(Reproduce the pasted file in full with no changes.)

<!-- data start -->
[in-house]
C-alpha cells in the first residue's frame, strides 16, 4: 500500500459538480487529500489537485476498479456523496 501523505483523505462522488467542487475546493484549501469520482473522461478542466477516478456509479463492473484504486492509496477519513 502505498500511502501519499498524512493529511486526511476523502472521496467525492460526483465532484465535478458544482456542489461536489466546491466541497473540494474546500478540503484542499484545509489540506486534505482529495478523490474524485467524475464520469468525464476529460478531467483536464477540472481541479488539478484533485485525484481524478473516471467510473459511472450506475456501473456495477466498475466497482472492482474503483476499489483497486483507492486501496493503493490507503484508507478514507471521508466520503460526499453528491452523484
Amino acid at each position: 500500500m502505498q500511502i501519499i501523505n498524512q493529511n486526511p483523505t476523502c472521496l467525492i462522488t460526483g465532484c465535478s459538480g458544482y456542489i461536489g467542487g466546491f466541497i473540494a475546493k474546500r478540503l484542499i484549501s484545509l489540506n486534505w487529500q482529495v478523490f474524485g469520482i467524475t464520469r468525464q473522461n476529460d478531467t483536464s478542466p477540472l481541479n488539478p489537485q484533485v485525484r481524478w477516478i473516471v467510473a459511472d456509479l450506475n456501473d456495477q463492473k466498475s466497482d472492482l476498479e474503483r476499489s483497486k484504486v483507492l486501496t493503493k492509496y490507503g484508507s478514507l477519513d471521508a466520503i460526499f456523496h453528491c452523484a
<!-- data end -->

[in-house]
C-alpha cells in the first residue's frame, strides 16, 4: 500500500459538480487529500489537485476498479456523496 501523505483523505462522488467542487475546493484549501469520482473522461478542466477516478456509479463492473484504486492509496477519513 502505498500511502501519499498524512493529511486526511476523502472521496467525492460526483465532484465535478458544482456542489461536489466546491466541497473540494474546500478540503484542499484545509489540506486534505482529495478523490474524485467524475464520469468525464476529460478531467483536464477540472481541479488539478484533485485525484481524478473516471467510473459511472450506475456501473456495477466498475466497482472492482474503483476499489483497486483507492486501496493503493490507503484508507478514507471521508466520503460526499453528491452523484
Amino acid at each position: 500500500m502505498q500511502i501519499i501523505n498524512q493529511n486526511p483523505t476523502c472521496l467525492i462522488t460526483g465532484c465535478s459538480g458544482y456542489i461536489g467542487g466546491f466541497i473540494a475546493k474546500r478540503l484542499i484549501s484545509l489540506n486534505w487529500q482529495v478523490f474524485g469520482i467524475t464520469r468525464q473522461n476529460d478531467t483536464s478542466p477540472l481541479n488539478p489537485q484533485v485525484r481524478w477516478i473516471v467510473a459511472d456509479l450506475n456501473d456495477q463492473k466498475s466497482d472492482l476498479e474503483r476499489s483497486k484504486v483507492l486501496t493503493k492509496y490507503g484508507s478514507l477519513d471521508a466520503i460526499f456523496h453528491c452523484a